A new study has reaffirmed a link between stroke reduction and walking in older men—but the link has more to do with time spent walking than intensity of the activity.
In an article published in the November 14 issue of Stroke, British researchers report on data involving 3,357 ambulatory men who took part in a 10-year study related to heart health. The men ranged in age from 60 to 80 and were grouped according to time spent walking, among other factors.
Researchers found that over the 10-year period, the men who spent more time walking every week (8 to 14 hours) reduced risk of stroke by about 33% over those who spent minimal time walking (0 to 3 hours a week). That finding wasn't surprising in itself, but when researchers compared distance/speed data among time cohorts, they found no significant association between distance and risk reduction. In other words, time spent walking mattered more than pace.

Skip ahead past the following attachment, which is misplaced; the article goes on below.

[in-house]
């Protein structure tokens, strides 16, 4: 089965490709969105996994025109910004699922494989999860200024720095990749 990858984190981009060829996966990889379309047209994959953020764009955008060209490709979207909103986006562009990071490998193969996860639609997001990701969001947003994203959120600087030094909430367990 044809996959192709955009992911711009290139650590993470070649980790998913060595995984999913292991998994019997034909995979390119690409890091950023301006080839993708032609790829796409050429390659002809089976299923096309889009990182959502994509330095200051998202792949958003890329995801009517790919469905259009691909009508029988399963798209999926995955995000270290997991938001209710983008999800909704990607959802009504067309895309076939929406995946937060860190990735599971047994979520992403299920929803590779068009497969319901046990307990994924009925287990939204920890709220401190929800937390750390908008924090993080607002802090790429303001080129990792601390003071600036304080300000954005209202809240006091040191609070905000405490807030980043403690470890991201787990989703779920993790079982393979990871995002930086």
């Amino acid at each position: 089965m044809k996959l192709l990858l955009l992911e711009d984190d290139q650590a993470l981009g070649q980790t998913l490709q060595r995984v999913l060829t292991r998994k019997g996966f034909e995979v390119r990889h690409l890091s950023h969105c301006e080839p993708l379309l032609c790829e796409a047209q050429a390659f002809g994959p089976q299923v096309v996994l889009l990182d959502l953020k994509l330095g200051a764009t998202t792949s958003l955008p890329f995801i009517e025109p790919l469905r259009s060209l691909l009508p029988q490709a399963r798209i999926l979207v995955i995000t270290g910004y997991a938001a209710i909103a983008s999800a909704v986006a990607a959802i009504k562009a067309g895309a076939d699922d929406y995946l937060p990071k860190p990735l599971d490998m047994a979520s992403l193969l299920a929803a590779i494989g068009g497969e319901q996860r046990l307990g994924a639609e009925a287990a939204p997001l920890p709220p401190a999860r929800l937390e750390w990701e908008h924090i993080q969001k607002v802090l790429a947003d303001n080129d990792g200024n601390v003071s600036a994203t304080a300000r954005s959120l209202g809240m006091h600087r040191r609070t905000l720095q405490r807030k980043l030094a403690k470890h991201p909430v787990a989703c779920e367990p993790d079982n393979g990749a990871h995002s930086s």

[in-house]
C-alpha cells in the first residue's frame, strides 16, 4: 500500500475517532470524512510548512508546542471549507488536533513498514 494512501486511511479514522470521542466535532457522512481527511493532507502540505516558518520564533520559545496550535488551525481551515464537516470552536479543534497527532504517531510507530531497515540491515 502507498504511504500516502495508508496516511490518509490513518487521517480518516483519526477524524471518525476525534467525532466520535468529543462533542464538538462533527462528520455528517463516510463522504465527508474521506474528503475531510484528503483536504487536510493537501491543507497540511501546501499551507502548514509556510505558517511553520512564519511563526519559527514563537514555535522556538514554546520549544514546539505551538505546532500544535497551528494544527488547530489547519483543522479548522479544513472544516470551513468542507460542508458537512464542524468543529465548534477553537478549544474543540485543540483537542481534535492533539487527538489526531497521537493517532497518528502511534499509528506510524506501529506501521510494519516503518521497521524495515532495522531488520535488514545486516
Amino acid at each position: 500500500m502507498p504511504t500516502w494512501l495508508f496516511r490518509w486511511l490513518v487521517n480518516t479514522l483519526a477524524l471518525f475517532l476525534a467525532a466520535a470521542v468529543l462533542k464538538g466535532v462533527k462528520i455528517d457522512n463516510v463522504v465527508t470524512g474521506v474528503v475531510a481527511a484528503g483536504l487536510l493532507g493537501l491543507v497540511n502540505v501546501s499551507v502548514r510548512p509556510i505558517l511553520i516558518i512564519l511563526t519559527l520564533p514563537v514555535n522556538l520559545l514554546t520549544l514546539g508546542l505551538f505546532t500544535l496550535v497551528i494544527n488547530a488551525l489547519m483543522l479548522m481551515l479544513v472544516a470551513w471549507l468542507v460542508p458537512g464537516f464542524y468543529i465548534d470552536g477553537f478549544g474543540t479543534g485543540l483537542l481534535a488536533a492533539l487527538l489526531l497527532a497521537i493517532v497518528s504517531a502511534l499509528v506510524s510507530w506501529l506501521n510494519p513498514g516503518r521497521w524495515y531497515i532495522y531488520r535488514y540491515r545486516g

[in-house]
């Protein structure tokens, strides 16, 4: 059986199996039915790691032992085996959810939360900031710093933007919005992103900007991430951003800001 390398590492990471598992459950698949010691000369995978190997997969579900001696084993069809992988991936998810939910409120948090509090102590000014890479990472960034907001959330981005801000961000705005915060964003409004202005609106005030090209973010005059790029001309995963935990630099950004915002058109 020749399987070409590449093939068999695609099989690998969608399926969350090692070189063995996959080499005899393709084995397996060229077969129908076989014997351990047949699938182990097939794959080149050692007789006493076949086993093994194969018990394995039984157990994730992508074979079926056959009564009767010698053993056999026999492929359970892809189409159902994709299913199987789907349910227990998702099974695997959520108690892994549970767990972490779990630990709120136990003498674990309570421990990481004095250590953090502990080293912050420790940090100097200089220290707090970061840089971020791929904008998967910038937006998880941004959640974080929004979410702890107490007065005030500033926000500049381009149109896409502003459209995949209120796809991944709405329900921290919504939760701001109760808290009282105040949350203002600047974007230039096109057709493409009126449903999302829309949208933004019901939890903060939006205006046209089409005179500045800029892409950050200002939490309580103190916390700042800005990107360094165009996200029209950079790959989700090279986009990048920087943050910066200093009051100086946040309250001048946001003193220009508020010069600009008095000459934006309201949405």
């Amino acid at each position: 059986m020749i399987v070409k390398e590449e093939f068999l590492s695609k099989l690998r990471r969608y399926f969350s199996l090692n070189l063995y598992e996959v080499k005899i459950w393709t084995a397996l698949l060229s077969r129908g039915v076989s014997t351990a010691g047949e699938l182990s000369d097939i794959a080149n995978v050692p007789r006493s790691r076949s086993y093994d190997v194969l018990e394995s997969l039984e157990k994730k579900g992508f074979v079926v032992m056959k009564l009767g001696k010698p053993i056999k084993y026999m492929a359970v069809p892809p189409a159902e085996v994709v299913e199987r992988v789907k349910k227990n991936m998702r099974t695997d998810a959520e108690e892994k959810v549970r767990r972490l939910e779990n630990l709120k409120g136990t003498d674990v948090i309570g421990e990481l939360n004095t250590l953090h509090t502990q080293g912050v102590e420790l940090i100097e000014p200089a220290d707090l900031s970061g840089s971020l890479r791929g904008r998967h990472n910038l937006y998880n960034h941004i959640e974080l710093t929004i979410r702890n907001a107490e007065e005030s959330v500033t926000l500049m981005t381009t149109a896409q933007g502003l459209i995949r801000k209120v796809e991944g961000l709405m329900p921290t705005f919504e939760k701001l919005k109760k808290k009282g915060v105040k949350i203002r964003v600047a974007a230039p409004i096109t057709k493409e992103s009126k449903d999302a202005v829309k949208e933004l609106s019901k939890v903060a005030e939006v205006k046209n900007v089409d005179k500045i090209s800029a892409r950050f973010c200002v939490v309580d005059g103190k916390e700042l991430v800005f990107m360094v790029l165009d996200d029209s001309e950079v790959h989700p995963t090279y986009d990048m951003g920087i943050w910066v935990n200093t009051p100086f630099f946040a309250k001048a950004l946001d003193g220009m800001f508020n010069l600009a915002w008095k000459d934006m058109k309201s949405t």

"Among community-dwelling older men we observed … a strong inverse dose-response association between time spent walking and risk of stroke, independent of walking pace, vigorous physical activity, established, and novel risk factors," authors wrote. "Results suggest that total volume of walking rather than the intensity is important for stroke prevention."
APTA cites the role of physical activity in stroke reduction in resources aimed at patients, physical therapists, and policymakers. Members can provide their patients with a handout on stroke prevention (.pdf, listed under "Neurology"), and can share information on this topic with others by downloading resources at APTA's Issue Briefs webpage.
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